Mating Season Festivals and Rituals of Madana or Kama

Kama Dhahan is a Spring New Year Festival in Southern India and many parts of Western regions while in the North it is attributed to Narasimha avatar. It is sometimes called Madana-Mahotsava in Sanskrit, or Kama-Mahotsava.   Initially this spring festival   was held in reverence to celestial Vedic figure of Kamadeva.   Kamadeva is believed to be a demigod of the heavenly planets especially capable of inducing lusty desires.  The Ashoka tree is often planted near temples. The tree is said to be a symbol of love and is dedicated to Kamadeva.
Kama Gayatri Mantra || Om kaama devaaya vidmahe pushpabaanaaya dheemahi tanno anangah prachodayat || It is customary to chant this 108 Times in Pradosha Kaala (Evening Time   twilight zone), preferably from Vasanta Panchami to Holi in March.

Upanishads and our sastras are not against Kama or Love. This is clear from the vow the bride makes  during Marriage ceremony “Kamena nati charitavya” not to exceed in passion of one’s life partner, as wife is considered to be Sahadharmini or equal partner. Only it means use constraint. Upanishads discuss at length on the role and importance of Dharma, Artha, Kama and Moksha.  Brihadarnyaka Upanishad in its 6th Anuvaka is not shy to discuss about our ideal sex-life and the constraints needed. It discusses about ideal marital relationship, ritualistic copulation, how to beget healthy children meditating on Supreme and how to bring them up as intelligent and healthy children useful to the society.  Kamokarsheet mantra prescribed in Maha Naarayana Upanishad is for paying obeisance to Deity of Desire (Kamadevata) (kamokarsheet namo namah). Namo namah in this mantra clearly indicates how it treats the subject of Kama with reverence. In Taitareeya Braahmana it is stated that Kaama (God’s prompting) is the base of all economic activities.  It is responsible for the giving and acceptance of gifts. The Pure self is not affected by that.  God is that gives and God it is who receives. Therefore Dakshina is given and taken with sacred intentions and not lust. It should not be considered as the under the table money or serve charge.

It is unfortunate Kaamadahana ritual is misinterpreted today and joked in an ugly fashion.  People in Karnataka use abusive language while making the bonfire on Kamadahana festival. Their focus is on lust and not on sacred love for which Kamadeva had to lose his physical body forever. But for his intervention lord Siva would have never come together with Parvati changing wild ascetic Rudra to a domesticated husband of auspiciousness for the welfare of the world to become “Jagatah pitarah” or Universal parents. Kamadevata was the initiator for the Kumarasambhava which Kalidasa has beautifully described in his master peace.  We should all be grateful to Rati and Kamadeva and pay our obeisance. What better time it could be to celebrate Ananga (the Spirit of Love) other than the mating season when Vasantarutu is just   about to turn  around to bring  us  happiness  bringing comfort to  us from the severe  winter. Bonfire is a way of worship in Hindu way of life as witnessed in many festivals during spring season coming out of severe winter like Bhogi, Holi etc. Even angered Siva later realized the noble mission of Kamadeva.  That is why Kama was restored to life so that love could pervade the cosmos forever in his reincarnation as Ananga.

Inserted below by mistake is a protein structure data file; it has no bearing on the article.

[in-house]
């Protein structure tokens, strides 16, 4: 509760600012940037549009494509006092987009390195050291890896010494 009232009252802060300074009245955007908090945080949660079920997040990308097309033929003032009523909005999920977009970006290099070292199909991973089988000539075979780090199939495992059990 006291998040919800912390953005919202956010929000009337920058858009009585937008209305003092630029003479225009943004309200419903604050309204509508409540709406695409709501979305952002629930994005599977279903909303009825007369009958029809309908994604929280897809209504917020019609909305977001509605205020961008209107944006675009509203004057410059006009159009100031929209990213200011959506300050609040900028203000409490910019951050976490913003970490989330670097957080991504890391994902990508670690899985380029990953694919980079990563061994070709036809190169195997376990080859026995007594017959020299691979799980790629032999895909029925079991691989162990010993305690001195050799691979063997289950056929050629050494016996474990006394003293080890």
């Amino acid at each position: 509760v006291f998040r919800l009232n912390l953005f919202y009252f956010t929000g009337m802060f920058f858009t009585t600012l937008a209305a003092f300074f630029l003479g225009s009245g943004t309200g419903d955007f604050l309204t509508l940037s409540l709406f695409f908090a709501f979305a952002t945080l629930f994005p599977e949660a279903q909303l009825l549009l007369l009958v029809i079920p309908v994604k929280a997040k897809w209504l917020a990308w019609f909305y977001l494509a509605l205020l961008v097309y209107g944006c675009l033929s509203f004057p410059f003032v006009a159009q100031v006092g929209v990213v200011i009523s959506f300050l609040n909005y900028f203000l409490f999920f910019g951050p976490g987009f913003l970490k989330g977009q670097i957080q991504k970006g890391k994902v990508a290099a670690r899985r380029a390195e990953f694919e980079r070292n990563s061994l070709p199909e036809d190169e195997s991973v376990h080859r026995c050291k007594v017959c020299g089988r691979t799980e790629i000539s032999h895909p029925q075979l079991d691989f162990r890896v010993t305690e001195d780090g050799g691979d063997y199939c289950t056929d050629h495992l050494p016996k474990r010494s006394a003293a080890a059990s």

Ramayana comes out of Valmiki’s emotion during the Mating Season
Perhaps you are aware the circumstances under which Ramayana got restored in the mind of Valmiki by divine telepathy and got released to the world by the singing of the 24000 slokas in the court of Rama by Lava and Kusa. It is said that Ramayana got recorded in the minds of Valmiki even before the dissension of Rama on earth and it remained only to be verified later as to its accuracy! I would like to bring following slokas  from Ramayana for your kind attention:

Tasmaat tu mithunaadekam pumaasam paapanischayah | dadarsa bhagavanstatra kraunchayos-chaarunisvanam || [A  hunter  of sinful resolve and full of animosity stuck with an arrow one of said pair, the male bird even while the sage looked on]
Ma nishaad pratishthaam tam agamah saaswateeh samaah | yat krauncha-mithunaadekam avdheeh kaamamohitah || [Oh fowler! May you not have peace of mind for endless years, since you have killed one of the pair of cranes, infatuated with love.]

It was the mating season. The greedy hunter having no consideration to these love birds killed the male companion. The female crane burst into cry in the wilderness mourning the death of her companion.  Overcome by grief from this separation and wailing female companion  Valmiki started composing the Ramayana in his mind all at once by divine inspiration, the story of Rama who had to endure pangs of separation from his beloved for  long years  due to abduction of his beloved Sita cunningly by Ravana and after having rejoined with her for a short time was separated from her for ever leaving her twin sons orphaned. The whole Ramayana is in sloka meter (poetic composition of grief) which was the result of his deep grief —Shokah   slokatvamaagatah --his grief converted into sloka].